My Child Is Missing Again
The Second Abduction
by John Edward Gill
Back to The First Abduction
That Fall, 1973, Estelle went to Europe for field work and in April, 1974, with that second lawyer, I won custody of Margie. A Judge ruled that leaving her with me would be in the best interest of the child because then she could see all her family members. He noted that Estelle said she would take Margie to Europe on another field trip.
It was hard raising a little girl without her mother. Even when she was on Long Island, Estelle never visited our daughter's school, never came to back-to-school nights, Christmas concerts, gym nights, Spring concerts, field days, family days, and picnics. She changed her mind often about seeing Margie, from Friday or Saturday to Sunday, from morning to afternoon, from afternoon to evening, but I always let her have what little time she gave Margie. Often I took our daughter to Wendy's (Estelle's mother), and Margie never stayed overnight with either her mother or grandmother. Estelle wanted to ruin my social life and succeeded by changing her mind so much about seeing Margie.
But I wanted my child to see her mother.
Estelle talked often of returning to Europe and I knew that would be hard for Margie.
Yet I didn't pay enough attention to Estelle's talk of more field work and continued putting up with her erratic visitation.
On a warm Friday afternoon in June, 1975, Estelle came by around five p. m. to pick up Margie for the weekend.
"You've never kept her overnight before," I told her, dressed in my jogging shorts and Marine Corps T-shirt.
"We'll stay with my mother."
"That's a first, too, Estelle. You have your own apartment."
"None of your business."
"There's still school. Kindergarten."
"When will you bring her back?"
Estelle paused as she and Margie walked to her car. "Probably Monday," she said.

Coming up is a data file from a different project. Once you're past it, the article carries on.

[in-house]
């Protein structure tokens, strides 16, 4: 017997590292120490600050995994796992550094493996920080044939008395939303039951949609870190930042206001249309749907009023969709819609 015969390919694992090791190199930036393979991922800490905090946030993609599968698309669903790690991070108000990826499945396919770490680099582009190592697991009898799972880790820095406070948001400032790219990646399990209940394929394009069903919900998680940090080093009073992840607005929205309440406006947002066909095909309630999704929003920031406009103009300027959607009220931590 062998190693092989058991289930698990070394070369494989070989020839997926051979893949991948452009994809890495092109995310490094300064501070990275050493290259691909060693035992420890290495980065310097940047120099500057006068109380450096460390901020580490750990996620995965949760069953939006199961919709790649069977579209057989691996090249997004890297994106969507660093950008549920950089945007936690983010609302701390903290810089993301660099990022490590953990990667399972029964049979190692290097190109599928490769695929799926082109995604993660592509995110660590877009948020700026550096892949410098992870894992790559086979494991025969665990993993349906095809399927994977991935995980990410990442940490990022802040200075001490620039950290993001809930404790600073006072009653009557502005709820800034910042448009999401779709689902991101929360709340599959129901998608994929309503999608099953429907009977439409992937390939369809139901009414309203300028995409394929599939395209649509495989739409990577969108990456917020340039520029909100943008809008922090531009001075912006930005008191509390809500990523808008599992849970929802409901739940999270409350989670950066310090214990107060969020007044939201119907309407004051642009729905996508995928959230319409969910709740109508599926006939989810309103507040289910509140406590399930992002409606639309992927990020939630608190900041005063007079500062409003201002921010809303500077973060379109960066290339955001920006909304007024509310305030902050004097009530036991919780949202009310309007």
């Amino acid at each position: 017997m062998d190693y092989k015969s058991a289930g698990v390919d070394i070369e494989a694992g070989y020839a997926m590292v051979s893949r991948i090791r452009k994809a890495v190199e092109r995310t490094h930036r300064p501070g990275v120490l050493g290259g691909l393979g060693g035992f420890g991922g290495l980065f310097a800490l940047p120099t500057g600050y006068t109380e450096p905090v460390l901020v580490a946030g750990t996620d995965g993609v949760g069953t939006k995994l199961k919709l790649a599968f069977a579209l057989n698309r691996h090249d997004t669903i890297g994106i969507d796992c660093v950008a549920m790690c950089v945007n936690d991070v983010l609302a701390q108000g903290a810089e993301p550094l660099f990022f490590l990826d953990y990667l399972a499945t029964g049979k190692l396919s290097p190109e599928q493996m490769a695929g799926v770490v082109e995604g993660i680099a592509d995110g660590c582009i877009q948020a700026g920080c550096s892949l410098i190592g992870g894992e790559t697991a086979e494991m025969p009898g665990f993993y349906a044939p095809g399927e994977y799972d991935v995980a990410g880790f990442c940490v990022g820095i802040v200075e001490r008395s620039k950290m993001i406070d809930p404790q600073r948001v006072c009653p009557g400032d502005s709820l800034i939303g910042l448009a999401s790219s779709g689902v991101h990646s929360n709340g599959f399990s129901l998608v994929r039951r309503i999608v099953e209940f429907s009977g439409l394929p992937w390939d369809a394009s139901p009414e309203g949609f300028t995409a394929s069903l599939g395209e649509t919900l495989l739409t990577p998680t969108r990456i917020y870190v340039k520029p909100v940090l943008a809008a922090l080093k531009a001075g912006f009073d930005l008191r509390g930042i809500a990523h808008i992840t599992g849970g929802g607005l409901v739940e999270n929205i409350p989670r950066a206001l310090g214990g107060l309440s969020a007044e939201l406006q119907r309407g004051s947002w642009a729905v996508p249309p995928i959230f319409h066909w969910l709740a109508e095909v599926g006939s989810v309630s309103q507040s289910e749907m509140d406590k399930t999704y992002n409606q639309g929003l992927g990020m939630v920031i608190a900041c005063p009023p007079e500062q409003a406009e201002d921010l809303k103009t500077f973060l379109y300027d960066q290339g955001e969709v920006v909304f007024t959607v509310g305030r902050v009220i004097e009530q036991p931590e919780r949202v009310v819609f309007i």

"School starts at one o'clock."
I watched Margie get into Estelle's little Volkswagen, wearing her Raggedy Ann dress and carrying her tan teddy bear.
Probably Monday, I thought. Or maybe tonight, or tomorrow morning. Estelle always changed her mind at different times during her visits with Margie. So, after jogging, I waited by the phone, as I did every weekend. But there were no calls Friday night or all day Saturday, and I began to worry. On Sunday night I started to call Wendy, but decided to wait. Yet I didn't sleep well that night, a sign which always told me I was worried.
At ten a. m. Monday morning the phone rang. It was Roberta Berger, one of Estelle's closest friends.
"John, I want you to know Margie is fine."
"Where is she?"
"I can't tell you. But she's fine."
"When is she coming home? Kindergarten this afternoon."
There was silence. I heard her take a breath.
"I asked a question, Roberta."
"She's not coming home."
"What?" I felt like I was talking to Doctor Lautin again, and felt just as scared.
"She's fine, fine. But you'll never see her again."
"Just tell me where she is."
"Oh, I know you're worried, John. But my loyalty to Estelle comes first."
"What about your loyalty to Margie? She's only five."
"I said Margie is fine. She's okay."
"But where? With whom?"
"With her mother."
"How can I be sure? Is she in Fargo?"
"I can't say. Estelle is my best friend."
"She abandoned out daughter before. Never came to her school."
"I'm not going to put up with this harassment."
"Harassment? I have custody now. It's called custodial interference, what Estelle has done."
"I don't have to put up with your anger."
"Anger? You kidnap my child and I'm supposed to be nice?"
"I'll call police if you don't stop."
"Don't stop WHAT? Worrying about my daughter?"
"I'm going to hang up if you continue this way."
"Fine. You call and tell me I'm never going to see Margie again and then you hang up?"
"I don't have to stand for this."
"You know what Estelle did in 1973?"
"We weren't friends then."
"Friends don't kidnap children, Roberta."
"I'm going to say good-bye. Margie is fine."
And she hung up.
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